The EC assesses how much power music companies have by looking at all the songs and recordings that they have control over. This is known as a control share test. This is the correct way to assess power in the music market and the potential for unilateral effects to arise in the online market, since even a very small percentage ownership of a song is sufficient to enable the publisher of the song to exercise control over the use of that song. This is known as negative power. The impact of this has grown in recent years with the increase in the number of songs with multiple writers and publishers. Control shares are assessed across publishing, recording, and distribution. This is to be consistent with how the integrated nature of the majors’ operations is reflected in commercial negotiations. In 2012 and 2016, the EC concluded that Sony did not control EMI Music Publishing, but the new transaction will change that, meaning Sony would have new opportunities and incentives to combine Sony, SonyATV and EMI in a way that the EC said wasn’t possible before. 

Sony has very significantly increased its distribution business recently through several acquisitions (Red, Essential, The Orchard, Finetunes, Fonofile), so this is expected this to be a key area of concern for the EC. The general backdrop of fundamental changes in the music market and the huge development of digital to overtake physical to become the driving force of growth in the market, is also relevant. It means greater opportunities for direct licensing by music companies, again raising competition concerns for companies controlling large amounts of repertoire, as it means they can negotiate better terms and ultimately increase prices for consumers as well as control the terms of subscription offers and the way services develop in terms of their look and feel. The potential for Sony to restrict innovation by digital services is a serious concern for the EC, which has developed the Digital Single market strategy to ensure Europe has dynamic and well functioning digital market.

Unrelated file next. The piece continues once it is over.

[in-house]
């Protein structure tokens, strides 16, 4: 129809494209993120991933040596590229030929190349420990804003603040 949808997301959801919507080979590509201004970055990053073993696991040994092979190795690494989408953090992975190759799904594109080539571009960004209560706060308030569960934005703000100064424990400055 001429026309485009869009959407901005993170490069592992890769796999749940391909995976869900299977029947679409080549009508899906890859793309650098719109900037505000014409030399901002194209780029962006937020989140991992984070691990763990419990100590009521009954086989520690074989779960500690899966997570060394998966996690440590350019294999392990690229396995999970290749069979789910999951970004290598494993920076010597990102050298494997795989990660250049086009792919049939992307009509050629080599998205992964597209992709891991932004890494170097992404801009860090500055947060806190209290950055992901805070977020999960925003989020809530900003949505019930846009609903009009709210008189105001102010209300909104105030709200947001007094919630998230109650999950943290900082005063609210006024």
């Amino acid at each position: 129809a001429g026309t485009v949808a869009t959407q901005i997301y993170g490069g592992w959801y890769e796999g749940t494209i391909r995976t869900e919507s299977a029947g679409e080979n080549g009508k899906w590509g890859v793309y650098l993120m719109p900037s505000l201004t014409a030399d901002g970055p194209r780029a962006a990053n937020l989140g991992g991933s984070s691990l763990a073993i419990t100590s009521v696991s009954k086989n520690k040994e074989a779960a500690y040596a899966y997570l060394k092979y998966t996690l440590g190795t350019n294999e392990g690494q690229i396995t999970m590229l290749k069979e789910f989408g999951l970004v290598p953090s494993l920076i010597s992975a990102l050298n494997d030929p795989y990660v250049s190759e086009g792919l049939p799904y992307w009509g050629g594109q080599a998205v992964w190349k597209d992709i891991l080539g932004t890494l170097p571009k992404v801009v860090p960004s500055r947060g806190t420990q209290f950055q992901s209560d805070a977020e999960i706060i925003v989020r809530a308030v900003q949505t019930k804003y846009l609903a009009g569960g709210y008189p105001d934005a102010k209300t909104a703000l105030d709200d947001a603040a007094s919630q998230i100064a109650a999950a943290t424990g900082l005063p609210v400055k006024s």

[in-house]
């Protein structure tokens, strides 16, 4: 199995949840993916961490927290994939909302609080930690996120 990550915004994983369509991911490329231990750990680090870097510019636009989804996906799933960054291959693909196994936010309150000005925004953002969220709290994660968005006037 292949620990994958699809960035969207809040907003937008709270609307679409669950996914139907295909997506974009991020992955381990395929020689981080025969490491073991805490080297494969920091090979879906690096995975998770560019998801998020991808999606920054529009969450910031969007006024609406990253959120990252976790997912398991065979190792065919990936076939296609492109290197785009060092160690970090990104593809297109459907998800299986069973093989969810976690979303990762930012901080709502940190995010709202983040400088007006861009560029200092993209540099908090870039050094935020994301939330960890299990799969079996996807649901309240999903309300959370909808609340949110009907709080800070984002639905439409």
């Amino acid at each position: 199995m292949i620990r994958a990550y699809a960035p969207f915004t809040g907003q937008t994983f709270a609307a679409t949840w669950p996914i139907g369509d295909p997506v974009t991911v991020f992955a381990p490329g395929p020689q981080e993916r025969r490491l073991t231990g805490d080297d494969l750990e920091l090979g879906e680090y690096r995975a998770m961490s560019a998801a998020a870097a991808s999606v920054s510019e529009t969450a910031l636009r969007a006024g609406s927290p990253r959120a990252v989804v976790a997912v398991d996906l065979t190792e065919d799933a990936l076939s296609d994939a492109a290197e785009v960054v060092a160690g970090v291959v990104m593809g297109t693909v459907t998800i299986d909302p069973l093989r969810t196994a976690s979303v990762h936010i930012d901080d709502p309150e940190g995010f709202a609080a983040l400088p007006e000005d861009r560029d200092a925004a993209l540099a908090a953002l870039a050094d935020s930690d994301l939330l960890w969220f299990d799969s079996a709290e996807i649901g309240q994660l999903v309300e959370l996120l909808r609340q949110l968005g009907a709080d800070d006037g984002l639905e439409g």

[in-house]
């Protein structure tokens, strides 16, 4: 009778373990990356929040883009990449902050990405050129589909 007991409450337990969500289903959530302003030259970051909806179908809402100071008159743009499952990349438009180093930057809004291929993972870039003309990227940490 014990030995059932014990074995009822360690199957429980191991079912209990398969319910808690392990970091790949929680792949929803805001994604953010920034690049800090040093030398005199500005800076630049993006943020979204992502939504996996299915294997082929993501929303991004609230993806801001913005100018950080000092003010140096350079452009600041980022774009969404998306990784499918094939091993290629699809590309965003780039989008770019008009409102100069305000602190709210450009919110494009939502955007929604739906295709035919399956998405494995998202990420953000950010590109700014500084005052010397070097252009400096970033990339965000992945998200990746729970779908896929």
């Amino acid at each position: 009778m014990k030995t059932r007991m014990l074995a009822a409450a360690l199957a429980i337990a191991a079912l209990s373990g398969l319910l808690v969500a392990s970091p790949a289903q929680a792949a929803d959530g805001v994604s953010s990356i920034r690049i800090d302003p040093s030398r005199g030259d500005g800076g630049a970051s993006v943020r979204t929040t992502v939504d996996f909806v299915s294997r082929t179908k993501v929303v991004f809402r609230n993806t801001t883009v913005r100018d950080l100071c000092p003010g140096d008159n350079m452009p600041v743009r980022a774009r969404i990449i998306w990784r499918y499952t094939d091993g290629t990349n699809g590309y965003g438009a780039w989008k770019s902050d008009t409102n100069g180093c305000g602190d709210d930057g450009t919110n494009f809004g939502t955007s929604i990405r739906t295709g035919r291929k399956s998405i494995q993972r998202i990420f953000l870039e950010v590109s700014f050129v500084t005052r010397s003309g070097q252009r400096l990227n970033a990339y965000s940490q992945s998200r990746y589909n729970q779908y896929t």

IMPALA was established in April 2000 to represent European independent music companies operating in both the recorded music and music publishing businesses. One of IMPALA’s missions is to keep the music market as open and competitive as possible and it was instrumental in securing a key vote on copyright and platforms in the European Parliament recently. IMPALA has an impressive record in competition cases in the music sector. The first EMI/Warner merger was withdrawn in 2001 following objections from the EU after IMPALA intervened, in its first year of existence. It also won a landmark judgment in 2006 in the Sony/BMG case, and when Sony acquired 30% of EMI publishing in 2012, it was only approved subject to conditions and obligations and at the cost of divestments. The biggest set of remedies proportionately ever in a merger case was secured later that year, when UMG had to sell two thirds of EMI records and to accept ten years of scrutiny over the terms of its digital deals. When WMG bought Parlophone in 2013, IMPALA secured a hefty divestments package for its members. On top of mergers, IMPALA has also been involved in other anti-trust cases involving the music sector, such as an abuse of dominance complaint against YouTube in 2014 and the call for regulating unfair business practices by large online players. See the organisation’s other key achievements in IMPALA’s milestones,

IMPALA – Independent Music Companies Association